by Sue Ann Rybak
State Sen. Art Haywood (D-4) told attendees at a Town Hall Meeting on Thursday, April 28, that his priorities for this year’s legislative session include raising the minimum wage, reducing gun violence and ensuring fair and adequate funding for public schools.
More than 20 residents attended the meeting at the Corinthian Baptist Church of Germantown, 6100 N. 21st Street in Germantown.
“Last year’s budget impasse made it clear that significant citizen advocacy will be needed in order to make change in Harrisburg,” he said. “To that end, I’ve been encouraging citizens across the state to make their voices heard on critical issues through calls, letters and legislative office visits. At the same time, I want my neighbors to know that there are actions we can take here in the 4th District to improve our community. There are a number of things that only we can do for each other.”
Several residents voiced concerns about hearing gunfire at the corner of Norwood Street and West Godfrey Avenue.
One elderly woman told Haywood she was afraid to call the police because they often asked for her name and address. She added that when she does call 911, the police do not immediately respond.
Haywood encouraged residents to talk to the 35th District Police Captain and get involved with the neighborhood Town Watch in their area.
“If you see something, say something,” he said.
The Rev. Ronald King Hill, pastor of Corinthian Baptist Church, said a community meeting is scheduled at the church at 7 p.m. Thursday, May 5. He said representatives from the 35th Police District will be available to talk to residents about any questions or concerns they have.
Haywood said community involvement and participation is crucial to addressing crime, adult literacy and ending the school-to-prison pipeline.
“I am a solutions-oriented person, “he said. “The answers are in our community.”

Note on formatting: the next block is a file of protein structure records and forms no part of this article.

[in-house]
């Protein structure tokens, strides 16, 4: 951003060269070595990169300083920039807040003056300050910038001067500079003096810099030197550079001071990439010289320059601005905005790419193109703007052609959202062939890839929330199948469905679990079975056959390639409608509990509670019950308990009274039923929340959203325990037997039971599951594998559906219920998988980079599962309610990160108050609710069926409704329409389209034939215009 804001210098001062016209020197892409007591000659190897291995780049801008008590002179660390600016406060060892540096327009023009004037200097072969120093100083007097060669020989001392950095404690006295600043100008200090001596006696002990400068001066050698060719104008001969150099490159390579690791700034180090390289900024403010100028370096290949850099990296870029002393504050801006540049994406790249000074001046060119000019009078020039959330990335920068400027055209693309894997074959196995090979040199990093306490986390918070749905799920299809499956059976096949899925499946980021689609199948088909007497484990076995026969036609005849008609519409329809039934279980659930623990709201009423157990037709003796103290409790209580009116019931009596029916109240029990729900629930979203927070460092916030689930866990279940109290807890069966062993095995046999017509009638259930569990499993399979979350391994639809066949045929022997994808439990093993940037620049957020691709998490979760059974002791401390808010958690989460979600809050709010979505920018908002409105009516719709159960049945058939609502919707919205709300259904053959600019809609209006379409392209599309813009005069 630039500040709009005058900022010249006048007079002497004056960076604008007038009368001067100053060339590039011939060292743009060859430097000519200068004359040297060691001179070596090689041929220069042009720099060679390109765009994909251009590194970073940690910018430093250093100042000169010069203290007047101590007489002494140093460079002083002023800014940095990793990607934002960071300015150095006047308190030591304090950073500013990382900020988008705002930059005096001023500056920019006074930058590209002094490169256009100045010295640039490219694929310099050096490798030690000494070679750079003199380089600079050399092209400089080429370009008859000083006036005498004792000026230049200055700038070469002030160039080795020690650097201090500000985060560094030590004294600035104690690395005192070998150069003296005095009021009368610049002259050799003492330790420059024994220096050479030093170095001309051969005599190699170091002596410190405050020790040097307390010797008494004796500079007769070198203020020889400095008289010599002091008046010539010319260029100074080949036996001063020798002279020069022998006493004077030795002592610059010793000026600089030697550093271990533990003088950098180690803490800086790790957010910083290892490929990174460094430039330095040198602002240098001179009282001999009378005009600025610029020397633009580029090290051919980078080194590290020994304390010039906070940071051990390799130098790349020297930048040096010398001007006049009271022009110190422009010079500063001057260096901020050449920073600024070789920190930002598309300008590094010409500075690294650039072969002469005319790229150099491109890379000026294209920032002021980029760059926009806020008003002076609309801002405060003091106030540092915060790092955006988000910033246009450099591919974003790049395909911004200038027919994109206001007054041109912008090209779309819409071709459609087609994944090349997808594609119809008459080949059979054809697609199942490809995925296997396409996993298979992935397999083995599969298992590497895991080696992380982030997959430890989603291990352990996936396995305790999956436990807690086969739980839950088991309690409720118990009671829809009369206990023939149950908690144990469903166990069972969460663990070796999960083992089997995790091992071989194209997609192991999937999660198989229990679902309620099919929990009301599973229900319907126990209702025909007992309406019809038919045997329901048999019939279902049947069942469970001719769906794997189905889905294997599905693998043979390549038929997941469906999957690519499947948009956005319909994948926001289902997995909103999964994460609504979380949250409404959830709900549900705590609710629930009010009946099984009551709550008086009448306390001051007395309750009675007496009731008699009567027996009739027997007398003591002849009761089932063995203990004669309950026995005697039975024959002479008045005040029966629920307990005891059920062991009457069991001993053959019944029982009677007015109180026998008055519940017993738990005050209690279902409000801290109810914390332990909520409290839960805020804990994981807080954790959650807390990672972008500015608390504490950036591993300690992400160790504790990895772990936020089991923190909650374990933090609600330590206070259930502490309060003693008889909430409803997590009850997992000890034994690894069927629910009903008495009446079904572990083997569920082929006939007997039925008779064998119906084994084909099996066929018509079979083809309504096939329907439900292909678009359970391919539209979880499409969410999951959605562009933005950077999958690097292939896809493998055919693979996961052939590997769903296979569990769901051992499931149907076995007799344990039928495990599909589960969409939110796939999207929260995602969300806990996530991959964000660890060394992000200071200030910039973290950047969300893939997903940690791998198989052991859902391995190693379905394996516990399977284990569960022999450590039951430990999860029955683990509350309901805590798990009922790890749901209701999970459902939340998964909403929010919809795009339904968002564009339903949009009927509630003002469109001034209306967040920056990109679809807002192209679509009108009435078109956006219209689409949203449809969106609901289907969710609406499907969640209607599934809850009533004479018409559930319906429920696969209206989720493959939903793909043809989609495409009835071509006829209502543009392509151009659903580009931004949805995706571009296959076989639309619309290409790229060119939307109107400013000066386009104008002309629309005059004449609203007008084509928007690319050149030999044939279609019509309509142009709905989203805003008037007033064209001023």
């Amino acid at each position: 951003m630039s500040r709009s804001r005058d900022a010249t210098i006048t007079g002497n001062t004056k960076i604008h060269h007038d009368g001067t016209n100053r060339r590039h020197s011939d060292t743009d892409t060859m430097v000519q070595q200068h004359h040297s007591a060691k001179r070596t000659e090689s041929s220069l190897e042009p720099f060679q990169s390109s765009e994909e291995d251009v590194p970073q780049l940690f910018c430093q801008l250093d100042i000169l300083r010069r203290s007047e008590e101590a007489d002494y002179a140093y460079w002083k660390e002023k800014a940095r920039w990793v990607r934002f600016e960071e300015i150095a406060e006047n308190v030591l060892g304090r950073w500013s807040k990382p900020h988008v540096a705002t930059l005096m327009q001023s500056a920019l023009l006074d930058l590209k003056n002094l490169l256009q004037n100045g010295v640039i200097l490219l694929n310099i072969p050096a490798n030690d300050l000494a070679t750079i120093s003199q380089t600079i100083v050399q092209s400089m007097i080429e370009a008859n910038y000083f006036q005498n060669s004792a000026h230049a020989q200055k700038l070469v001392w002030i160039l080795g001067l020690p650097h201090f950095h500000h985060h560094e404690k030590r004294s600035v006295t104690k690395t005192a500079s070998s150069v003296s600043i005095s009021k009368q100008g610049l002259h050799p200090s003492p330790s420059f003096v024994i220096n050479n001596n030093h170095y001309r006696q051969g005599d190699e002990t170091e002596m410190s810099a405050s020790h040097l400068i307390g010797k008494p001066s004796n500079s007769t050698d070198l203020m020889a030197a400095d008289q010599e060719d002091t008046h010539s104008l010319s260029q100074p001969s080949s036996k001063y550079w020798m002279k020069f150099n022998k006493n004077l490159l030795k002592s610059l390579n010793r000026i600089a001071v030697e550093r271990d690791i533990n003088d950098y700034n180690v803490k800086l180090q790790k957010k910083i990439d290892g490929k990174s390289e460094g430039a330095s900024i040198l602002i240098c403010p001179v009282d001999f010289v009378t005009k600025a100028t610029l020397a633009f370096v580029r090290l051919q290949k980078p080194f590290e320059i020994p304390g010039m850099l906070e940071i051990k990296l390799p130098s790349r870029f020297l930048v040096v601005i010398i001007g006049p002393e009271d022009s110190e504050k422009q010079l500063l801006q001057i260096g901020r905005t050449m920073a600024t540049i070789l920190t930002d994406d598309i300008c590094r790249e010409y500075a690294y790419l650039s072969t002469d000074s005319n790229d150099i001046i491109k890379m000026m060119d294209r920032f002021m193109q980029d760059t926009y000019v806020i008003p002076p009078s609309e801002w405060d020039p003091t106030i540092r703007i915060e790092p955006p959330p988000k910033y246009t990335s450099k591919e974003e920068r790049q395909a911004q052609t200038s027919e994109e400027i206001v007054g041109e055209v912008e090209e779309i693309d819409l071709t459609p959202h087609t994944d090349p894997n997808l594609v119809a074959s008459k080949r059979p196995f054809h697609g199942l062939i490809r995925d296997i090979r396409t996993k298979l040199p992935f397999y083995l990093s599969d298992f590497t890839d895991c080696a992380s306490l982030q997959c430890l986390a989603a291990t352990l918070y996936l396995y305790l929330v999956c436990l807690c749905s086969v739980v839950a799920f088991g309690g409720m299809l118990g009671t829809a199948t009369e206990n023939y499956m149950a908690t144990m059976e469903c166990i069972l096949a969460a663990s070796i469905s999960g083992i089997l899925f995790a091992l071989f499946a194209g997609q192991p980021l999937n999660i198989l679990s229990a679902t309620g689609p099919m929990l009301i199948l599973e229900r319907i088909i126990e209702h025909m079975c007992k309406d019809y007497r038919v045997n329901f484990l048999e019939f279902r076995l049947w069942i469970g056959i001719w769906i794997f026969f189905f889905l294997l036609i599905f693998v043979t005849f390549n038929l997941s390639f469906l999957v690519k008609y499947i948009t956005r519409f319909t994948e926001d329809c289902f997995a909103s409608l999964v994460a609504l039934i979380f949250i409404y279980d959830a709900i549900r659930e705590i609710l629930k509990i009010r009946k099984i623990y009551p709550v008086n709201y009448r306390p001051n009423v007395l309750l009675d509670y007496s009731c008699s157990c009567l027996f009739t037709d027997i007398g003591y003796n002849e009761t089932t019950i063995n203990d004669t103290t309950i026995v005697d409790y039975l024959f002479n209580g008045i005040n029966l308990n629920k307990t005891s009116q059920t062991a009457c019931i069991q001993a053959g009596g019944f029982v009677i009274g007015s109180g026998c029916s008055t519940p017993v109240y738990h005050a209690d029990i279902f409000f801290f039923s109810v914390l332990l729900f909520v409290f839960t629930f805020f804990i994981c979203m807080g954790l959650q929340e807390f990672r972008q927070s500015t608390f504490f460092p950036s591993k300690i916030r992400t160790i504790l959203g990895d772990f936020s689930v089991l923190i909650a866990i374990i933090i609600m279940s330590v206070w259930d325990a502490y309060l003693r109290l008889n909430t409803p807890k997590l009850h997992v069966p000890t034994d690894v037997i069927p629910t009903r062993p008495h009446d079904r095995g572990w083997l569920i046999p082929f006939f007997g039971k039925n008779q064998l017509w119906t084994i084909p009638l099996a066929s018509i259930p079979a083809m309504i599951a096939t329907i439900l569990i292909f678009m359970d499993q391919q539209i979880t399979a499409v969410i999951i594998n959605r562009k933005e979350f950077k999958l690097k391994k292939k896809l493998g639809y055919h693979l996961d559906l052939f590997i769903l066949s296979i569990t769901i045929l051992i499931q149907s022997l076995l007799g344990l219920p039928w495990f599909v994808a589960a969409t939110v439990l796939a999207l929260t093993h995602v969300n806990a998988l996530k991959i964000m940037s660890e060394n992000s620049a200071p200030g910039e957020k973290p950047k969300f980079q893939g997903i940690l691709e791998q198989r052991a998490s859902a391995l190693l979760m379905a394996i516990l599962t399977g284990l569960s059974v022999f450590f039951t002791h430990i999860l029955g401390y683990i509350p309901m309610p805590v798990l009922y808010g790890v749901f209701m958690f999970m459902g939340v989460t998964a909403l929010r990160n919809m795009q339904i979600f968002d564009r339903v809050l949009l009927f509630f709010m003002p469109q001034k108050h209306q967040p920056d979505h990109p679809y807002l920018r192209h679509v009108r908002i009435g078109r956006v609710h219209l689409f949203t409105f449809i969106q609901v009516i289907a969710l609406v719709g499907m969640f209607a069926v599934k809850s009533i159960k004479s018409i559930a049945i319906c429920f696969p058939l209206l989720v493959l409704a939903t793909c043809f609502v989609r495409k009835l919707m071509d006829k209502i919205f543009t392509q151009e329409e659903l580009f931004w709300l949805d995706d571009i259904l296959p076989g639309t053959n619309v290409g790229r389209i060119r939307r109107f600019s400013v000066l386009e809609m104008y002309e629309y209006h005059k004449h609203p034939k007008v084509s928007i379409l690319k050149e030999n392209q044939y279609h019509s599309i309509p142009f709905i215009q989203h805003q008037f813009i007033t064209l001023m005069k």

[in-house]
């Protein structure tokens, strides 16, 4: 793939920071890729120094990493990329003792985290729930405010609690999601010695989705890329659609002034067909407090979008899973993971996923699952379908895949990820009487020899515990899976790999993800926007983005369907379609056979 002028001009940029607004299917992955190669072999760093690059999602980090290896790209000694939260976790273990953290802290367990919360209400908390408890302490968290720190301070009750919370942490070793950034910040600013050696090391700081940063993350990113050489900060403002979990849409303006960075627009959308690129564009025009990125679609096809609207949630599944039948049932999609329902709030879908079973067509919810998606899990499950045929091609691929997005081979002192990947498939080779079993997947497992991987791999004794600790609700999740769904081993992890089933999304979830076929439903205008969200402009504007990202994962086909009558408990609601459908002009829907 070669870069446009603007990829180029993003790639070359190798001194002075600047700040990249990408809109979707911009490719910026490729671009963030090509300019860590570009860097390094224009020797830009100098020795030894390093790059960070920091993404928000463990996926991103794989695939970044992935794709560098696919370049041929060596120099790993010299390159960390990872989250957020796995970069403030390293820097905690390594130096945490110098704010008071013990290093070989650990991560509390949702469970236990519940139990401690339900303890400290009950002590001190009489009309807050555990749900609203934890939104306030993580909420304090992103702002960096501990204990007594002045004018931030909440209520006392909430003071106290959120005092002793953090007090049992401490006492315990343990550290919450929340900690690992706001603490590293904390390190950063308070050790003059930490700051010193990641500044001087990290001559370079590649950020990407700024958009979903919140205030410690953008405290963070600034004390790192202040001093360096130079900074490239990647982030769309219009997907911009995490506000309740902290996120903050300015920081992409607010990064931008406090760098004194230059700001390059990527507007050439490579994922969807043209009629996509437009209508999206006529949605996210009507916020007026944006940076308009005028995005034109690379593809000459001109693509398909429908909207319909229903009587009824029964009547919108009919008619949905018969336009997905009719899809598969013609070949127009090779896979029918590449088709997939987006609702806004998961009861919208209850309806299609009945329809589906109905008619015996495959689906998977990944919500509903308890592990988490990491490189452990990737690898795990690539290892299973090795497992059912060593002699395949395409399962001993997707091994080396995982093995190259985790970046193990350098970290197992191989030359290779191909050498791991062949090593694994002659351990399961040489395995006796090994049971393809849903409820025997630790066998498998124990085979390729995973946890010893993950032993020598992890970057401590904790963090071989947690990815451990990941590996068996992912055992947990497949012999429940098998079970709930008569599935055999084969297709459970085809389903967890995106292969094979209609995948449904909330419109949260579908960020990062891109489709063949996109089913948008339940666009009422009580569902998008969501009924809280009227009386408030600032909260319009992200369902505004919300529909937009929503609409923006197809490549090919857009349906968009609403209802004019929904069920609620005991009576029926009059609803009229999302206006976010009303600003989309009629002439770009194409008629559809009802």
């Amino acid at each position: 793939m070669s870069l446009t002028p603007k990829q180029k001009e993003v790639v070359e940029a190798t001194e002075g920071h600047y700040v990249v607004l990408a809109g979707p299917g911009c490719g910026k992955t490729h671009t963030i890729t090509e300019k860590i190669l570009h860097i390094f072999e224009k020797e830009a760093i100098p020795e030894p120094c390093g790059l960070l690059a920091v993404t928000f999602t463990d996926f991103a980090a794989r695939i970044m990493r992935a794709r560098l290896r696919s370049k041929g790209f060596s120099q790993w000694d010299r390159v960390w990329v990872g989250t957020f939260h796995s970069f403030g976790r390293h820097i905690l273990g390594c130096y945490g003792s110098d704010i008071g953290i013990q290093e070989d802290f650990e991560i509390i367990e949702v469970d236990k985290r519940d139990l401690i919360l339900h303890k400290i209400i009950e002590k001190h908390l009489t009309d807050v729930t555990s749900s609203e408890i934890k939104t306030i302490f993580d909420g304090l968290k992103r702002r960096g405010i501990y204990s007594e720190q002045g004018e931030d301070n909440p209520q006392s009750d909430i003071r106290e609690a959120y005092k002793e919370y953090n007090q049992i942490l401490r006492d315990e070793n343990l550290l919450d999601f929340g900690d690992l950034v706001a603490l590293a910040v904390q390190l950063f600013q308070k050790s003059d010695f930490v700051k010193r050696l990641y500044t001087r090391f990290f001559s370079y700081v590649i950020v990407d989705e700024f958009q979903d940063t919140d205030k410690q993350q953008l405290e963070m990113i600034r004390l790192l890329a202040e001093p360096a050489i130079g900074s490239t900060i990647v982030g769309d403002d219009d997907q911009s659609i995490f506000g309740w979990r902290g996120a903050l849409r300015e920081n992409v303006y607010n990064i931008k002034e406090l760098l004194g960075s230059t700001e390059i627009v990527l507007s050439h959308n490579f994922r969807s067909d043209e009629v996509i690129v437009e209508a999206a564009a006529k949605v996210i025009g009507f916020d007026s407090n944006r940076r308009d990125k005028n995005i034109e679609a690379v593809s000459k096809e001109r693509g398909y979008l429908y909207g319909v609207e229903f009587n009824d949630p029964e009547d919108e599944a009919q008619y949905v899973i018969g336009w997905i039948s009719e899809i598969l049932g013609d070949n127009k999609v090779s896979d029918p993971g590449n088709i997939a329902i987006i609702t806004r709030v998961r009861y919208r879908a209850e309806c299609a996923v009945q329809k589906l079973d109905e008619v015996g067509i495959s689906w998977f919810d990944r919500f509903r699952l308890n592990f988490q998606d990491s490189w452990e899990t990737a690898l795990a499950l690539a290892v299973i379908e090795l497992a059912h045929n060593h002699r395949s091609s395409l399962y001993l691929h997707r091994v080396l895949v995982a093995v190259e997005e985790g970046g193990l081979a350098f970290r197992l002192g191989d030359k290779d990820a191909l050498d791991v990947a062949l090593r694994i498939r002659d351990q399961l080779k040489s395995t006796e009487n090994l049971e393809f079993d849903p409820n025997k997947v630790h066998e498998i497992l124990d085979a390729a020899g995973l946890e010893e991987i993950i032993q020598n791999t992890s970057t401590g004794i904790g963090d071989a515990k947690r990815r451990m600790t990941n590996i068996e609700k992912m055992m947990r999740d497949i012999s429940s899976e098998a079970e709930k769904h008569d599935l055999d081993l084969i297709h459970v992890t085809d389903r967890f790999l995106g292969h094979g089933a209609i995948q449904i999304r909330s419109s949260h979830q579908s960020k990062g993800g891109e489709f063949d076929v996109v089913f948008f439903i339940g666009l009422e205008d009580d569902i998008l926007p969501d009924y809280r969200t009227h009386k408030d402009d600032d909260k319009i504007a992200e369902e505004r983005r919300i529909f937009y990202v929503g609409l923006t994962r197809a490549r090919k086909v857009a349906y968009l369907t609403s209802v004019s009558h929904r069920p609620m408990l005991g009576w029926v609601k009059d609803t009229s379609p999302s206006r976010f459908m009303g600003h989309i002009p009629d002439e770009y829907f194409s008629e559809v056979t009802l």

Haywood said for the second year in a row his office is partnering with education advocates and other neighborhood partners to organize four READ! by 4th summer camps at the following locations in Northwest Philadelphia: Dorothy Emanuel Recreation Center, 8500 Pickering Ave. in Cedarbrook; Pleasant Recreation Center, 6720 Boyer Street in Mt. Airy; Finley Recreation Center, 7701 Mansfield Ave. in Cedarbrook, and Simons Recreation Center, 7200 Woolston Ave. in West Oak Lane.
The READ! by 4th program is a citywide effort coordinated by the Free Library of Philadelphia in collaboration with more than 50 partners at 100 sites across the city. The program’s goal is to increase the number of students in Philadelphia entering the 4th grade at reading level by 2020. The READ! by 4th programs are integrated into the four Northwest Recreation Centers neighborhood summer camps.
A retired Pre-K Philadelphia school teacher, who preferred not to give her name, said children in low-income neighborhoods often have illiterate parents, adding that to end the school-to-prison pipeline and increase literacy rates, the school district, public officials and politicians must work together to provide adults with opportunities to continue their education.
Hill agreed and praised Haywood for making himself accessible to his constituents.
Hill said despite Haywood’s hectic schedule he continues to provide people with opportunities to have their voices be heard and encourages them to join the conversation about issues that impact not only the state of Pennsylvania but individual communities.
“It’s unique for a politician to make himself available to constituents,” he said. “Senator Haywood continues to seek innovative and creative ways to address issues in the community. He has been very forthright about the need for community participation.”
“Everyone in our community can be a part of the changes we are trying to make,” Haywood said. “By shopping local, reading aloud to children and speaking up when we see suspicious activity, we can play a part in improving public safety, increasing literacy and building our local economy.”